June 2023: This blog post was updated!
The first performance for beginning instrumentalists is a topic frequently debated. Some believe it should take place as soon as possible, in as little as eight weeks, while others think beginners should not perform until the end of the school year when the group is more “polished.” I can see the rationale in both approaches, but I don’t think it’s as simple as one being better than the other. Often it depends on the structure of the program. Regardless of these details, the biggest thing to consider is the purpose of the performance. For me, there are two goals for the first performance. One is to give beginning instrumentalists the opportunity to share what they have been working on in a positive environment. The second is for the parents to gain insight into what we do in class and the (potentially strange) noises emerging from their child’s room during practice sessions! An Informance is a great solution.
I think of an Informance as an informational-performance or an informal-performance. About ten years ago I made the switch from a 4th-grade instrumental concert to an Informance. Most years, the Informance took place during the school day, during our regularly scheduled rehearsal, and parents were invited to attend. Other times, the Informance was part of a winter concert.
Structuring Your Informance
I structure an Informance like an open rehearsal. The event comprises demonstrations of everything we would do during a typical band or orchestra rehearsal with the addition of an audience and applause! The band demonstrates breathing exercises, long tones, rhythm pattern echoing, 5-note scale exercises, and some basic songs (rote or from a method book) that we have been practicing. The orchestra does similar things, but with the addition of bowing exercises. Many times I have also introduced a new concept or exercise during the Informance to show parents the process we go through to learn something new. Between each demonstration, I explain to the parents what we are doing and why. I find the “why” is valuable, especially for parents who never played an instrument themselves. The entire event is very positive for the students; everyone leaves with a smile on their face.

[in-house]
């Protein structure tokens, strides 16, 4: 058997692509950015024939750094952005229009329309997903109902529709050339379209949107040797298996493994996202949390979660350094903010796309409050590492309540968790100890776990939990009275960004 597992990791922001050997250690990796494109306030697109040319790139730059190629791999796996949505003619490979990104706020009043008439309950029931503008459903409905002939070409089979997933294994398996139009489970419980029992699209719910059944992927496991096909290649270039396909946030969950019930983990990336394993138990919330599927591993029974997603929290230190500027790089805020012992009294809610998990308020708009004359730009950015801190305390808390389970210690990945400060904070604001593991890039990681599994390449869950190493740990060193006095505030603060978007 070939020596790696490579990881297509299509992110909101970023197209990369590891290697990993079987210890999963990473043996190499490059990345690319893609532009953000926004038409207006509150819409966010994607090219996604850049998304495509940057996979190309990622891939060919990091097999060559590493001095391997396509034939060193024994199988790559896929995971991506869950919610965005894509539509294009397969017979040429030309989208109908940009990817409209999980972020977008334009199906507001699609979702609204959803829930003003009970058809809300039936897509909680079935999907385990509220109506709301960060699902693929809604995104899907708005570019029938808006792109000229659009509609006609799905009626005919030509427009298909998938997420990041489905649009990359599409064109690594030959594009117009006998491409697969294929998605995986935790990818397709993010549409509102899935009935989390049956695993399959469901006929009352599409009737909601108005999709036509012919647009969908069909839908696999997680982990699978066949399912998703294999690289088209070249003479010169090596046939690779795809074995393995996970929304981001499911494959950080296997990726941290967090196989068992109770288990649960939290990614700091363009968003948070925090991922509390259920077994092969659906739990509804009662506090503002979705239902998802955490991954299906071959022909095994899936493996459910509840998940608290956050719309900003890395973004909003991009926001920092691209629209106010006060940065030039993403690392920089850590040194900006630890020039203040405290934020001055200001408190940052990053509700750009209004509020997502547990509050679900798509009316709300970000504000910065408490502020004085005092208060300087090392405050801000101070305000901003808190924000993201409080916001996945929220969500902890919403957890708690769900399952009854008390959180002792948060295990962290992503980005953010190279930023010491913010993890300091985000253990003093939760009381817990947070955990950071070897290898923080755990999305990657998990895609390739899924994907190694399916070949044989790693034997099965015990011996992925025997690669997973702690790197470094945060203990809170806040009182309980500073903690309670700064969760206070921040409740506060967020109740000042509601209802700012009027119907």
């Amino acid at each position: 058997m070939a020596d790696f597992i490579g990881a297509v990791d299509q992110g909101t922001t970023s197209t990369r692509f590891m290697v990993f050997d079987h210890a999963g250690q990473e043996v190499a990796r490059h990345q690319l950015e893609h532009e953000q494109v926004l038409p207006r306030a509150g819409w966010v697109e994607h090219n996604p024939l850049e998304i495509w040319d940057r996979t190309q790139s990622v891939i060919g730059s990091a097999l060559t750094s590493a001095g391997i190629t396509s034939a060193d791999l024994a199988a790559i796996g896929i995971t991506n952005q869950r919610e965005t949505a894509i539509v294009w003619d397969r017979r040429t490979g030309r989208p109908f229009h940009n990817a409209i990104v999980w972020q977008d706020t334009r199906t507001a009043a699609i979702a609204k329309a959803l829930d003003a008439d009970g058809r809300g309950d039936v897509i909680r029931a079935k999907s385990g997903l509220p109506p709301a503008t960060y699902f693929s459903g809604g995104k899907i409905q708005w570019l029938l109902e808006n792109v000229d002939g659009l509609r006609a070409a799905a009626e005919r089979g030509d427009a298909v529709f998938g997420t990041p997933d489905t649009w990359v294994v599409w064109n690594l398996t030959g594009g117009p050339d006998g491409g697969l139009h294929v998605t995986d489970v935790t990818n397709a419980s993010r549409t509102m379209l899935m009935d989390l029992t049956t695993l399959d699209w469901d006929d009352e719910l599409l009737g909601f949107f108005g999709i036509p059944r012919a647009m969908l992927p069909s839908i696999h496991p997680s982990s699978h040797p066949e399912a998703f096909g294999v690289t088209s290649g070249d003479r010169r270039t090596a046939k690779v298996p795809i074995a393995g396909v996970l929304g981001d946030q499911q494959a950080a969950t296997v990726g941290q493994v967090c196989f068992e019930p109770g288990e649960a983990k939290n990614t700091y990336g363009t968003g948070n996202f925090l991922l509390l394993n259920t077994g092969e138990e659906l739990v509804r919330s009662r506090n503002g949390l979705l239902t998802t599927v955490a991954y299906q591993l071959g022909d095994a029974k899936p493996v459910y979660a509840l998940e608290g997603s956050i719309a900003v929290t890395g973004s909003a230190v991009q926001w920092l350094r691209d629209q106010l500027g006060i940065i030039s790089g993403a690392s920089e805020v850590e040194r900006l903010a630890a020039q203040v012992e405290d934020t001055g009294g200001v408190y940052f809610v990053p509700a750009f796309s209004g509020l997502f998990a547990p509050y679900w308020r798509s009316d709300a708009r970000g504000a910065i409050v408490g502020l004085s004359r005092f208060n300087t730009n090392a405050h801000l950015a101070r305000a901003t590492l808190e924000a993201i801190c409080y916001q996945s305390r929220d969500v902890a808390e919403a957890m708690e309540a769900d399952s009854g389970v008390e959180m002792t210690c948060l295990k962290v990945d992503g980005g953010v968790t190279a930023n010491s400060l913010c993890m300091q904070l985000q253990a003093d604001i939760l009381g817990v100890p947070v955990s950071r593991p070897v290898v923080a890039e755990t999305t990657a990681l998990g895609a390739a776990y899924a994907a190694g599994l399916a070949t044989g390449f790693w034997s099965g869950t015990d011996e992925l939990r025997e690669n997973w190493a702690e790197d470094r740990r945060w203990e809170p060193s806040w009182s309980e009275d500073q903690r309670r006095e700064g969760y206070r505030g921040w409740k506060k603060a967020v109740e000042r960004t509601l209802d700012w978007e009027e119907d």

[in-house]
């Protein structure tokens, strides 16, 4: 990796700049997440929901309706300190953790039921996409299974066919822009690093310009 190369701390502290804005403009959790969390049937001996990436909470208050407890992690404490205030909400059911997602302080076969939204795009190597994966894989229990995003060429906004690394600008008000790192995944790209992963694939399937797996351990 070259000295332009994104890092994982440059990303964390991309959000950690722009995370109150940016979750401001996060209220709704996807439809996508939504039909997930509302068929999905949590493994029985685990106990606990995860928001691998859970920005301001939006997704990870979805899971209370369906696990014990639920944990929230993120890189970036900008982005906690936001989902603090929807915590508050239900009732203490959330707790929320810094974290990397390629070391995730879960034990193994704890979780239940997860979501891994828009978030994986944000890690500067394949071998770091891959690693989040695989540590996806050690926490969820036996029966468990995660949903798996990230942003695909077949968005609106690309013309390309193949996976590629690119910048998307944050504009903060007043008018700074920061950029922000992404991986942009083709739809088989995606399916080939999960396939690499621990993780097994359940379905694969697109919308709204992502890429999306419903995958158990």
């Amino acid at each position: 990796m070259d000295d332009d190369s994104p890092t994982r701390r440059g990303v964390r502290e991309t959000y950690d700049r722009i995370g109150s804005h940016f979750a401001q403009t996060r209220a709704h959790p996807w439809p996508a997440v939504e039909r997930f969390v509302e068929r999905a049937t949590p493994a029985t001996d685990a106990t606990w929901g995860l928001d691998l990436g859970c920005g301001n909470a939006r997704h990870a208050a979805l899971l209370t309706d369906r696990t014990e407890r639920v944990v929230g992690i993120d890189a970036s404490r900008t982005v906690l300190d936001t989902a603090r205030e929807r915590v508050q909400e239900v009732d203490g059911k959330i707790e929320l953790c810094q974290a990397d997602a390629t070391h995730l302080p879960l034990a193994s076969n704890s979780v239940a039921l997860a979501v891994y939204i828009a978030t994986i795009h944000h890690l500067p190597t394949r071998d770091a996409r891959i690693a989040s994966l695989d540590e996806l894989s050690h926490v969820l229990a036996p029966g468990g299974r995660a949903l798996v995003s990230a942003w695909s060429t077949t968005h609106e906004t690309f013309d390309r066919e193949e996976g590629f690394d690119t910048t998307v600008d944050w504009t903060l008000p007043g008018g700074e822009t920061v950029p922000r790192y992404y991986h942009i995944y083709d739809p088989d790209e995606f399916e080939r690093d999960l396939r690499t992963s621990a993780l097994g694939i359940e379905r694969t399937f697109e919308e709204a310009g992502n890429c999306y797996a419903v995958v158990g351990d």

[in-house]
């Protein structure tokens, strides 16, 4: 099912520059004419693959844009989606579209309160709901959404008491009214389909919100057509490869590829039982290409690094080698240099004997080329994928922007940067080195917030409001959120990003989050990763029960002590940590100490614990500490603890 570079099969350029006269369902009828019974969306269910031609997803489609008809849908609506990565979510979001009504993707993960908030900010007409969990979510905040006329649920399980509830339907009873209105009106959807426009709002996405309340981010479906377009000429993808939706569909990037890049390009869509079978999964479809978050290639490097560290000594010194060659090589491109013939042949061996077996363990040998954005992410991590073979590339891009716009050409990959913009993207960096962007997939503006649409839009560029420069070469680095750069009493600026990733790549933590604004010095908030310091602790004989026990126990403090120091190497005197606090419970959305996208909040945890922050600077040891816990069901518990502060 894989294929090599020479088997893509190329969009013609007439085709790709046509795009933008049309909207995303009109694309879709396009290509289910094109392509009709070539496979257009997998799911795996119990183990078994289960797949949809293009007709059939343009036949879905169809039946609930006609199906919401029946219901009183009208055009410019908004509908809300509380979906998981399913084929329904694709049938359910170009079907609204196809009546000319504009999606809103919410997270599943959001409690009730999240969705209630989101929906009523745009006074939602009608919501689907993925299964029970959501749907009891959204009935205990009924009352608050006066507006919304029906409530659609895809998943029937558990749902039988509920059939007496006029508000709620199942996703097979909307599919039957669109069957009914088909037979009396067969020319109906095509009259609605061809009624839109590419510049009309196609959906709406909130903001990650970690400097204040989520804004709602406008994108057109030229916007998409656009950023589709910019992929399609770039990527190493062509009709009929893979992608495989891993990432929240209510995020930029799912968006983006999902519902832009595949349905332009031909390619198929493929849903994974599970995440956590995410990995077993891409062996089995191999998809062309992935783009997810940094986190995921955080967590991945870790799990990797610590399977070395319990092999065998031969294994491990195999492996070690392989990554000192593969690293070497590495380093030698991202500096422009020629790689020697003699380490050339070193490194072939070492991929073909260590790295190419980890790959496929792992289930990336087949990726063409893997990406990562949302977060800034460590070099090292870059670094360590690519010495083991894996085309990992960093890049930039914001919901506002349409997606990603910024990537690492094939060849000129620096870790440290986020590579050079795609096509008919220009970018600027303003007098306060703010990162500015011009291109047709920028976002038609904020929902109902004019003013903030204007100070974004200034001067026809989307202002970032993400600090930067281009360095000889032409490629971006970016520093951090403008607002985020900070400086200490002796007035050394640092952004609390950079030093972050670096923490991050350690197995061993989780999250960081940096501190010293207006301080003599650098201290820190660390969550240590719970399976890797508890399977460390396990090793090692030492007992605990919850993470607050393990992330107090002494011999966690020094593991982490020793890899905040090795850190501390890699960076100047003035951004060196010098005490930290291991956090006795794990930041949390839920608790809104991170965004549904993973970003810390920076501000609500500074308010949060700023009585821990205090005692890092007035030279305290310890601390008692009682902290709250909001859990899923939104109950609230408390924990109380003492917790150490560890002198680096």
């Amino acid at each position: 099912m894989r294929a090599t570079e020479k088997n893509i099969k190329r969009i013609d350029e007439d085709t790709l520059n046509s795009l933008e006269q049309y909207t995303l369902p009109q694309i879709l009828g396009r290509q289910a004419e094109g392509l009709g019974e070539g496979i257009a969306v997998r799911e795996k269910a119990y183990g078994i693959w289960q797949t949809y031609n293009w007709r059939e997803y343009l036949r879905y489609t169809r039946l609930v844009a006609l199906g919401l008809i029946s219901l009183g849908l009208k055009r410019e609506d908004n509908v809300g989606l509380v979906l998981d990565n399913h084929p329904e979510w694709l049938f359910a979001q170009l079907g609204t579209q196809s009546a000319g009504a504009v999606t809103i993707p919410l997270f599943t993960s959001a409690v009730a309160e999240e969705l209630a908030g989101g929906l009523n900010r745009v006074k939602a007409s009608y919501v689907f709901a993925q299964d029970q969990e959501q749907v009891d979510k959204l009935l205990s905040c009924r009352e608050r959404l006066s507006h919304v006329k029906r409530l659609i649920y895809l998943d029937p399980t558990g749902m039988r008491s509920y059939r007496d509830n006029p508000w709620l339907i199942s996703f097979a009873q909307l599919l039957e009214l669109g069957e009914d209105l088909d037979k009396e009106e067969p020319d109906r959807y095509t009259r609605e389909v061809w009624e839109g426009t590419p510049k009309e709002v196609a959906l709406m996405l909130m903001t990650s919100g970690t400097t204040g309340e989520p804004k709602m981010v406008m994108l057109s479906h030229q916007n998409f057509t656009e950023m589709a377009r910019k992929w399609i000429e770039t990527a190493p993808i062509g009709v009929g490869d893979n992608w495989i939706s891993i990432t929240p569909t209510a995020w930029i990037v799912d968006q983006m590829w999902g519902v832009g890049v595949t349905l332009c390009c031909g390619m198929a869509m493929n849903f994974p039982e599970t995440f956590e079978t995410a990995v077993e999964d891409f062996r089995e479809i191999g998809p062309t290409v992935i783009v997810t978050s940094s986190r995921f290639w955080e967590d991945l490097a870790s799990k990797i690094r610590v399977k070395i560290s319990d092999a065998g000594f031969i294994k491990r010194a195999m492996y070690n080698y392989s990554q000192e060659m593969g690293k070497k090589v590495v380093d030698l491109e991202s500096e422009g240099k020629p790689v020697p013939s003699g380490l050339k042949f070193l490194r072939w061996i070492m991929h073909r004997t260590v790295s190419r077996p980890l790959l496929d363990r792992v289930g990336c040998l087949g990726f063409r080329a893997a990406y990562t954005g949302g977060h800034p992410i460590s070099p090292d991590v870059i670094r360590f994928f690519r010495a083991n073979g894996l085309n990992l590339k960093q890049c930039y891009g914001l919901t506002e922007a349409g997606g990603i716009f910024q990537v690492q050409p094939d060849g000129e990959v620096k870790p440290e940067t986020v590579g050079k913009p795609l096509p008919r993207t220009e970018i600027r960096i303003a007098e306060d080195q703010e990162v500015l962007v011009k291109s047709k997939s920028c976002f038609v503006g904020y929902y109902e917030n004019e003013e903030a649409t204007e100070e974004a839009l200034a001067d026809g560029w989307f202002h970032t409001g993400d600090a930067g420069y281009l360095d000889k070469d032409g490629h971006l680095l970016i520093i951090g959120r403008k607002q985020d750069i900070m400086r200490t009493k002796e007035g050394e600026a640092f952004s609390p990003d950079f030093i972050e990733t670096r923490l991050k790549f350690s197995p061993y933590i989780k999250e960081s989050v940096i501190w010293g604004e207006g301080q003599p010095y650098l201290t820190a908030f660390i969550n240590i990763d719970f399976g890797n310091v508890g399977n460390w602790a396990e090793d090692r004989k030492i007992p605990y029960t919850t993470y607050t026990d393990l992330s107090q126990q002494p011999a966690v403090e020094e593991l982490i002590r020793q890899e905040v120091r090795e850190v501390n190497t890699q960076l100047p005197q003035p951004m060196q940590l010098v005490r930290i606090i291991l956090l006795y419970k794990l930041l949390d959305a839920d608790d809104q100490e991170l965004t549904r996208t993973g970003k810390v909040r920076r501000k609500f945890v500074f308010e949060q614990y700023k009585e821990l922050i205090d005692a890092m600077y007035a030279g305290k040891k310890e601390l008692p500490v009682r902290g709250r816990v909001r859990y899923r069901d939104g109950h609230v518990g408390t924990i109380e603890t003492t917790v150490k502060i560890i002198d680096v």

One year, the beginning band and orchestra Informance was scheduled as part of the Winter Concert with the chorus, which included an assembly for the school and an evening performance for parents. This was more formal than I typically would prefer. Instead of structuring the informance like an open rehearsal, we turned it into stories: “Adventures in Beginning Band” and “Once Upon an Orchestra.” The ensembles demonstrated all the same concepts, but students narrated the story.
“At the beginning of the school year, 38 students chose to embark on an adventure – an adventure in Beginning Band! Our goal was to perform at the winter concert, but in order to achieve it we had several challenges to face.”
It was a hit! The audience enjoyed it, and the students had a confident first performance. Since my administration is particular about what concert programs look like, I also came up with cute song “titles” such as, “Do I Hear an Echo?” and “DA Dances” to go along with it. It was a great success.
A Student-Centered Informance
Recently, I have worked to make the Informance more student-centered. While that might sound challenging in an ensemble setting, I promise it’s possible. The students decide what they would like to share; which songs, exercises, and activities. They also write the narrative introducing each part of the Informance. It’s informational for both the parents and me – I love hearing what the students want to share about each exercise and activity we do!
Why an Informance?
I think it is important for beginning instrumentalists to perform and share their music-making early in the process. Students shouldn’t have to wait until spring for this to take place. By having an Informance instead of a concert, my curriculum goals don’t have to change and I don’t worry about perfecting three pieces of concert music. Instead, I can focus on teaching proper technique and musicianship the way I would if there were no concert. The students get the benefit of performing in a low-stress situation and the parents get a sneak-peek into the music room. Everyone wins!
Links for Further Reading:
- Planning With Not For: Involving Students in Concert Preparations
- Student-Centered Performances
- How an “Almost Ready” Performance Gives Students Ownership
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